After writing their story, have students decide what the title of their piece should be. This step is important, because they will draw each syllable of their title in their final piece. (For example, Nishio mouthed “Can You Hear Me?” in Japanese, creating six panels for the six Japanese syllables: Ki-Ko-E-Ma-Su-Ka). You may want to suggest that students keep the title short (4-6 syllables). If students cannot think of a title, make suggestions that are relevant to their story, or use a title similar to Nishio’s: Can You Hear Me?, Are you Listening?, or Listen to Me!, etc.
An honors class could take this project further and be more creative with the media (paint on canvas? photography? video?), color, having the story not as a written statement but as an audio recording, turning it into a (silent) spoken word performance that the audience must lip-read, pressing themselves against glass like Nishio, etc.
Elements and Principles: Value & Repetition
Objectives: Students Will: 1. Write an autobiographical, true story about a time when they felt like they could not communicate or were misunderstood. 2. Draw their lips from observation using mirrors, sharpies, and watercolors. 3. Assemble a self portrait using the drawings of their lips and their story with a measured grid.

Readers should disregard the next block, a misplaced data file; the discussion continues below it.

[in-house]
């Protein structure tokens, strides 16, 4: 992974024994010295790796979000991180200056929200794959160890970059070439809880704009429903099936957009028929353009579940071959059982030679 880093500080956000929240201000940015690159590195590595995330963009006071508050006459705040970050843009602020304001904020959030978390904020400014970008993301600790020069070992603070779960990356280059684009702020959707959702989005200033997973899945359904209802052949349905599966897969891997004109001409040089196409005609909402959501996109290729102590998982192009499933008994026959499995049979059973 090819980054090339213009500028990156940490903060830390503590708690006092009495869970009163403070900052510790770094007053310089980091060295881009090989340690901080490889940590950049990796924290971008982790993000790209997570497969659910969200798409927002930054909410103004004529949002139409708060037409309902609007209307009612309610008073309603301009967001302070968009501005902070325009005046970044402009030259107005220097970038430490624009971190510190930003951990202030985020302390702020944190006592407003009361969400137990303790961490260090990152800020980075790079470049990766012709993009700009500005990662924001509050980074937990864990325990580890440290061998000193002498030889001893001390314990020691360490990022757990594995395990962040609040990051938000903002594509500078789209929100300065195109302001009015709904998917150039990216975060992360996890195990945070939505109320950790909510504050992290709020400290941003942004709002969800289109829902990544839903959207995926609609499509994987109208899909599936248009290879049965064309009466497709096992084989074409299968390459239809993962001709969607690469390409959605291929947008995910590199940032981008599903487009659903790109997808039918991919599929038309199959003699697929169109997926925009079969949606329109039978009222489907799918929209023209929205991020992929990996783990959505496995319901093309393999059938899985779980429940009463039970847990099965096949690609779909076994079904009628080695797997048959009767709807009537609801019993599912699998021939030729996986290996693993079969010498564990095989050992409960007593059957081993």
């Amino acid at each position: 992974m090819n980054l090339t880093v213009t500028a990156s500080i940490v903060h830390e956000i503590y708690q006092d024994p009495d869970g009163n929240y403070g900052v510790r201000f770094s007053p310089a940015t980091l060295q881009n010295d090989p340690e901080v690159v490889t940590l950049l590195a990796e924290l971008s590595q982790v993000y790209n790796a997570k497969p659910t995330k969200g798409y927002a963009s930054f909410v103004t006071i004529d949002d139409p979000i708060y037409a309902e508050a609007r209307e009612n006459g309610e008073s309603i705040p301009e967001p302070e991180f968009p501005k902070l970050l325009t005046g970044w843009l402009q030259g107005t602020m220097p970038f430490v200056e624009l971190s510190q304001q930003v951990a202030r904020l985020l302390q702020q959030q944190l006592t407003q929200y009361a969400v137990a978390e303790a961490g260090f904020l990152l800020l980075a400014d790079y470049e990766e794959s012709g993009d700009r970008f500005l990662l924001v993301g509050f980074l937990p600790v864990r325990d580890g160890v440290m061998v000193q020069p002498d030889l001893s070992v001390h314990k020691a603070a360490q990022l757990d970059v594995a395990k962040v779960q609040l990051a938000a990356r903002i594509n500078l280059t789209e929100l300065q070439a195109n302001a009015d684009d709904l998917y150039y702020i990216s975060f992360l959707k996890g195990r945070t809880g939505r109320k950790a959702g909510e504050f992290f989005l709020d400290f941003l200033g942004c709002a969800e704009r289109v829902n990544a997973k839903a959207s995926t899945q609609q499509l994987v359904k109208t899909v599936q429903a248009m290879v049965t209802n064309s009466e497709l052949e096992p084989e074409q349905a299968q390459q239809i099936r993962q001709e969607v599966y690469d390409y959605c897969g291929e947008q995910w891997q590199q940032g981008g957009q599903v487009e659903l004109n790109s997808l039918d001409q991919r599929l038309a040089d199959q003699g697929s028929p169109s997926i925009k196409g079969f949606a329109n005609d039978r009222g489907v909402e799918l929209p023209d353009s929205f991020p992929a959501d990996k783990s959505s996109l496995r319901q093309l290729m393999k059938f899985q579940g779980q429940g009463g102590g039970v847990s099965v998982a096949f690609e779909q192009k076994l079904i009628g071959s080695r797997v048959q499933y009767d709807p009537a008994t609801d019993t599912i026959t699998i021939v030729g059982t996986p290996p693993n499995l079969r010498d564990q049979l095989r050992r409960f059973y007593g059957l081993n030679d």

State Standards: 25.A.4 Analyze and evaluate the effective use of elements, principles and expressive qualities in a composition/performance in dance, drama, music and visual arts. 27.A.4b Analyze how the arts are used to inform and persuade through traditional and contemporary art forms. 26.B.4d Demonstrate knowledge and skills that communicate clear and focused ideas based on planning, research and problem solving.
Literacy: Along with written worksheets, this lesson focuses on an artist who uses language in her work. Students write autobiographical stories to include in their art.
Adaptations: The number of requirements and steps can be lessened for exceptional students. Additionally, students can choose to write their autobiographical story in any language they choose.
If you have any questions, suggestions, or comments, please leave a reply.